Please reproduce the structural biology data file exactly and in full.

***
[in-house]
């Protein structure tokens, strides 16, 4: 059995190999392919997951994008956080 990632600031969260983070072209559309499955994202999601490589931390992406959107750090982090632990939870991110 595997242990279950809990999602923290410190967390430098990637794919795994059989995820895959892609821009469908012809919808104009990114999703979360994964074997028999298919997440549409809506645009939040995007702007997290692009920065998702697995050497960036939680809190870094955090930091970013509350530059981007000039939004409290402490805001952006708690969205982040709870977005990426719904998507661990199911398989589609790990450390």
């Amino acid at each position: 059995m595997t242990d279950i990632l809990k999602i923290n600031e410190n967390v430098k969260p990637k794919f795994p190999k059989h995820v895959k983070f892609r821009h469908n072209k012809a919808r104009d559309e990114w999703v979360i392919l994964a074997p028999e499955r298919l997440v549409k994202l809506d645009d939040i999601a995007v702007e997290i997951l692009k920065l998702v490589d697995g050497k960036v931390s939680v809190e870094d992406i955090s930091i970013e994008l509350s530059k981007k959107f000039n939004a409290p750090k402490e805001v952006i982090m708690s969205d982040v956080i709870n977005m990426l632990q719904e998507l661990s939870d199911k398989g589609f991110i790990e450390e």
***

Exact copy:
[in-house]
């Protein structure tokens, strides 16, 4: 059995190999392919997951994008956080 990632600031969260983070072209559309499955994202999601490589931390992406959107750090982090632990939870991110 595997242990279950809990999602923290410190967390430098990637794919795994059989995820895959892609821009469908012809919808104009990114999703979360994964074997028999298919997440549409809506645009939040995007702007997290692009920065998702697995050497960036939680809190870094955090930091970013509350530059981007000039939004409290402490805001952006708690969205982040709870977005990426719904998507661990199911398989589609790990450390």
């Amino acid at each position: 059995m595997t242990d279950i990632l809990k999602i923290n600031e410190n967390v430098k969260p990637k794919f795994p190999k059989h995820v895959k983070f892609r821009h469908n072209k012809a919808r104009d559309e990114w999703v979360i392919l994964a074997p028999e499955r298919l997440v549409k994202l809506d645009d939040i999601a995007v702007e997290i997951l692009k920065l998702v490589d697995g050497k960036v931390s939680v809190e870094d992406i955090s930091i970013e994008l509350s530059k981007k959107f000039n939004a409290p750090k402490e805001v952006i982090m708690s969205d982040v956080i709870n977005m990426l632990q719904e998507l661990s939870d199911k398989g589609f991110i790990e450390e």